Designing Women: Fashion designers revamped leather jackets with modern details and longer silhouettes. Betsey Johnson added whimsical touches like large bows and painted word art. While Norma Kamali’s shoulder-padded jackets literally elevated the look. Kamali didn’t stop at the waste: above-the-knee and full-length leathers helped girls stand out at the Roxy and the Cat Club.

Betsey Johnson vintage leather jacket (photo from Pinterest)
Norma Kamali vintage tie die leather jacket (photo on Pinterest)

 

Retro, Casual ’90s

In the 1990s, leather could brighten the saddest Grunge fan. Nineties leather saw sleek, retro-style blazers and jackets with fur-trimmed collars and cuffs. And supermodels made every day glamorous in leather. Readers delighted in photos of Cindy Crawford and Kate Moss wearing cropped jackets, over white tees and high-waisted jeans, buying coffee or navigating airports.

Cindy Crawford
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Kate Moss
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Also around this time, biker jackets were styled casually. Anyone could handle a leather if it was layered with a flowing dress or coordinated with shorts and accessories.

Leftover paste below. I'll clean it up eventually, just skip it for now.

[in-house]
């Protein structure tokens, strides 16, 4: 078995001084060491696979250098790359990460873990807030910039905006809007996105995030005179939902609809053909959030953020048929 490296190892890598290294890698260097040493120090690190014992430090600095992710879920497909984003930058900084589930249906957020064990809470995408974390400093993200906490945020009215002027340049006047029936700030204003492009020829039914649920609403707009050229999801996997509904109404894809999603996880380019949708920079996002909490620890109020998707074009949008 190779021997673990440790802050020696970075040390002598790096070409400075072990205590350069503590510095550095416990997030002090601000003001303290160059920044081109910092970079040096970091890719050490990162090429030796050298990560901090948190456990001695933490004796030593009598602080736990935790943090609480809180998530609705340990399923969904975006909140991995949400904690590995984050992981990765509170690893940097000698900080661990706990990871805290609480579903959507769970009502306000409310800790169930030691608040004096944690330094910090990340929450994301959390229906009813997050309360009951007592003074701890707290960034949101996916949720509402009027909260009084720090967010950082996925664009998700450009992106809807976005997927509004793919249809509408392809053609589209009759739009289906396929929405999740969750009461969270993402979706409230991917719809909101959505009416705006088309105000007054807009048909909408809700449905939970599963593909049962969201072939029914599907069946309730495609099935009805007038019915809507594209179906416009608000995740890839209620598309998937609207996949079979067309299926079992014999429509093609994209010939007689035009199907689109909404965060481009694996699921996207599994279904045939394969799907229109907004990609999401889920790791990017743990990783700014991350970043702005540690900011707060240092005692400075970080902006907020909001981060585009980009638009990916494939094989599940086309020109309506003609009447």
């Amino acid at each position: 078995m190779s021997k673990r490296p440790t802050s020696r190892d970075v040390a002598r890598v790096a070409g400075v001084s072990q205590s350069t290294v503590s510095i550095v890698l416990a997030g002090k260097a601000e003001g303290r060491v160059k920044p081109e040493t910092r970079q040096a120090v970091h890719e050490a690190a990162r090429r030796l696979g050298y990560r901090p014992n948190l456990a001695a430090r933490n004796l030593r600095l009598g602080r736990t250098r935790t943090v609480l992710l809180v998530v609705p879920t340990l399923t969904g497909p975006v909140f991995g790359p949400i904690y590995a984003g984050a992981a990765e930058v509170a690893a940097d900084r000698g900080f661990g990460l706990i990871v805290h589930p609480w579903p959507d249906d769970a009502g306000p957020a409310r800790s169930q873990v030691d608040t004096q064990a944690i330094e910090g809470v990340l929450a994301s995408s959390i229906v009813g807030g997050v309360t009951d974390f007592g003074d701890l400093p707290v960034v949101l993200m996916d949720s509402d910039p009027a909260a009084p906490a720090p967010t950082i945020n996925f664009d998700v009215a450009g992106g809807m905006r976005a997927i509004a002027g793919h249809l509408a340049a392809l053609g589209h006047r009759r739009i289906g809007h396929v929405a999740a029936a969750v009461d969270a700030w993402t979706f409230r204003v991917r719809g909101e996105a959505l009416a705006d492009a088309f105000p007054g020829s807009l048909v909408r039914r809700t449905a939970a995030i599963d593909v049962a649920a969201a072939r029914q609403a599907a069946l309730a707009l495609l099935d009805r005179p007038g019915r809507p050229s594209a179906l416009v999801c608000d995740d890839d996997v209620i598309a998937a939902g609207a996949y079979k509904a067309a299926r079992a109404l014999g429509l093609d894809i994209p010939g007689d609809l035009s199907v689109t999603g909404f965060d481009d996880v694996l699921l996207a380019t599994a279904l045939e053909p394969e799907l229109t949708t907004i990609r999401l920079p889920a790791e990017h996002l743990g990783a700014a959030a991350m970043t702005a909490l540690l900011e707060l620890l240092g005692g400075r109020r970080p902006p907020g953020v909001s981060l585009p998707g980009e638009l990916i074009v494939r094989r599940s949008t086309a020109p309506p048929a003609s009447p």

Girl in floral dress with black leather jacket

Modern Leather: No Bounds

Today, the biker goes by “moto” for short, but it’s not short on feel and attitude. The durable jacket comes in numerous styles and silhouettes, but what hasn’t changed is its aura and appeal. Currently, freedom reigns supreme for leathers, from the futuristic Acne Mape silver moto to Balmain’s brown asymmetric biker with gold hardware.

New designers are redefining the jacket through color, shape and detail. The hot fashion line G by Giuliana, puts a spin on the classic leather jacket with uniquely placed studs and zippers and delicate floral embroidery. The TV personality’s studded moto jacket lets the coolness take over in rose, black and even yellow. Whether paired with cocktail dresses, leggings or skinny jeans the style options are versatile.

G by Giuliana Ultra Luxe Embroidered Moto

Creamy soft and moveable: The modern motos on the market offer chic style minus the chunk of the early bikers. Made for women on the move, the jackets transition well from work to evening. Also available in a wide array of neutrals and bolder colors sees a spicier palette over the flat, brown bombers of the past.

G by Giuliana Luxed Studded Moto G by Giuliana Luxe Studded Moto

It’s clear the leather jacket has evolved since its early motorcycle days…and it’s now a work of art. Wherever it goes next, it’s sure to make a statement – like a woman flying an airplane or a biker hitting the road. Of course, with attitude.